The defenses offered thus far of warrantless wiretaps on U.S.-to-foreign communications of persons with "links" to al-Qaeda have been, if not quite tortured, then at least subject to coercive tactics.Reason: Are You Being Searched?: How NSA's mass eavesdropping could fly under constitutional radar
Consider, for instance, the argument that Congress' authorization of military force to pursue terrorists in the wake of 9/11 gave President Bush the power to authorize such surveillance—even though Attorney General Alberto Gonzales has said the administration declined to seek such authority explicitly for fear of being turned down.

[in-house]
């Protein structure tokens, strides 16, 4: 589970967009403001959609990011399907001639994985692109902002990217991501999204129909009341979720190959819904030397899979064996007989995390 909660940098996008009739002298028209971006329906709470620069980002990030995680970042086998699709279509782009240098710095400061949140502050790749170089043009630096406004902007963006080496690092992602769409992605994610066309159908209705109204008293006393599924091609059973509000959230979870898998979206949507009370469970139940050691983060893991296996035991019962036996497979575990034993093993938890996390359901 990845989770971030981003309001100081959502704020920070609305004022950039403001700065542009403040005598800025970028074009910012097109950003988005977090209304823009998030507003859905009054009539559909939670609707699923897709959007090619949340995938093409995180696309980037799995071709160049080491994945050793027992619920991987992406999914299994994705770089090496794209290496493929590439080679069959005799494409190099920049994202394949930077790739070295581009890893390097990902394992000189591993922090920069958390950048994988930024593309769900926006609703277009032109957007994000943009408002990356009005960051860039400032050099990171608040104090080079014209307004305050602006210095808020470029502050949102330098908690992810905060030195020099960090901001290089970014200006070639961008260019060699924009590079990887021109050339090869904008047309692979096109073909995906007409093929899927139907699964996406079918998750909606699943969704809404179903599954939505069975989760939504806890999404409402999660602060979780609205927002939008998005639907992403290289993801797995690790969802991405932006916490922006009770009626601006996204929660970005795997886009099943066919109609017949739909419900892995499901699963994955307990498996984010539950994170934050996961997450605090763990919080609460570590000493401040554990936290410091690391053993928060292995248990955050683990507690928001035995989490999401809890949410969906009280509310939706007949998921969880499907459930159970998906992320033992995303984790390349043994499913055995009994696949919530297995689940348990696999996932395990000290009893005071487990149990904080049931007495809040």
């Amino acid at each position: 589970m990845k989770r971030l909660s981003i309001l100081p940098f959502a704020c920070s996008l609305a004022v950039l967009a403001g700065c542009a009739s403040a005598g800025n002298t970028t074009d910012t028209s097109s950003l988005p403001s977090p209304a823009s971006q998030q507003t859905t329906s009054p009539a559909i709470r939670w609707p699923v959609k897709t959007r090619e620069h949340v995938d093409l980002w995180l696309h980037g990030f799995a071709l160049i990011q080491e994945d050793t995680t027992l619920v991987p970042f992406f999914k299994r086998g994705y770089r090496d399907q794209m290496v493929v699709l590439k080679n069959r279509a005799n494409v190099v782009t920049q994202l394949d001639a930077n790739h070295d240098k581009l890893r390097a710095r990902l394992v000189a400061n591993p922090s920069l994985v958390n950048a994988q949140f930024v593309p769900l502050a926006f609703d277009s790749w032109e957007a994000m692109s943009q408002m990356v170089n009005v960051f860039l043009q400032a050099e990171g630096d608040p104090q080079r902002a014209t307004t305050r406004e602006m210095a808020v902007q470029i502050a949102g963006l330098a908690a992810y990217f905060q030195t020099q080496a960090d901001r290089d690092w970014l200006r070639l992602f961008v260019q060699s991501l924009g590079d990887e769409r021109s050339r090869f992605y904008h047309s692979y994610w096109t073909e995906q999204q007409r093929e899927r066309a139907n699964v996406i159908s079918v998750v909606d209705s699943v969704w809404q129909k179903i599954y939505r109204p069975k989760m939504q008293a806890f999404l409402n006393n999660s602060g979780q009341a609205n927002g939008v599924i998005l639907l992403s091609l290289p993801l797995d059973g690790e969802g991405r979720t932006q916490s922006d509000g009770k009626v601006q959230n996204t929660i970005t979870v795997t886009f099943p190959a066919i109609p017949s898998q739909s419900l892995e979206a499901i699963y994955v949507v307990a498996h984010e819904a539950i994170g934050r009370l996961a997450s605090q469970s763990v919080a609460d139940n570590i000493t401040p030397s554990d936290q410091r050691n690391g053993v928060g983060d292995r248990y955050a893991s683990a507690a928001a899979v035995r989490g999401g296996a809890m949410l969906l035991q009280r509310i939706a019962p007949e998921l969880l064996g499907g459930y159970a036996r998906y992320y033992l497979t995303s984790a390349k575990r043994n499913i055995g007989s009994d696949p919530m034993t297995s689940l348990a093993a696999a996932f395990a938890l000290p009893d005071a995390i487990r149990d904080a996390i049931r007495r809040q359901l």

The argument turns on a strained analogy to a 2004 Supreme Court ruling holding that the authorization of force included the authority to detain captured combatants, a fairly obvious natural concomitant of war, even though it did not explicitly mention "detention." The alternative would be to conclude, ludicrously, that Congress intended a "take no prisoners" War on Terror, in which enemies must either be released or shot on the spot. But administration apologists—take the hairpin curve in this logic slowly or you may crash—have parsed the ruling as entailing that Congress therefore endorsed anything short of putting a bullet in a suspected terrorist's brainpan.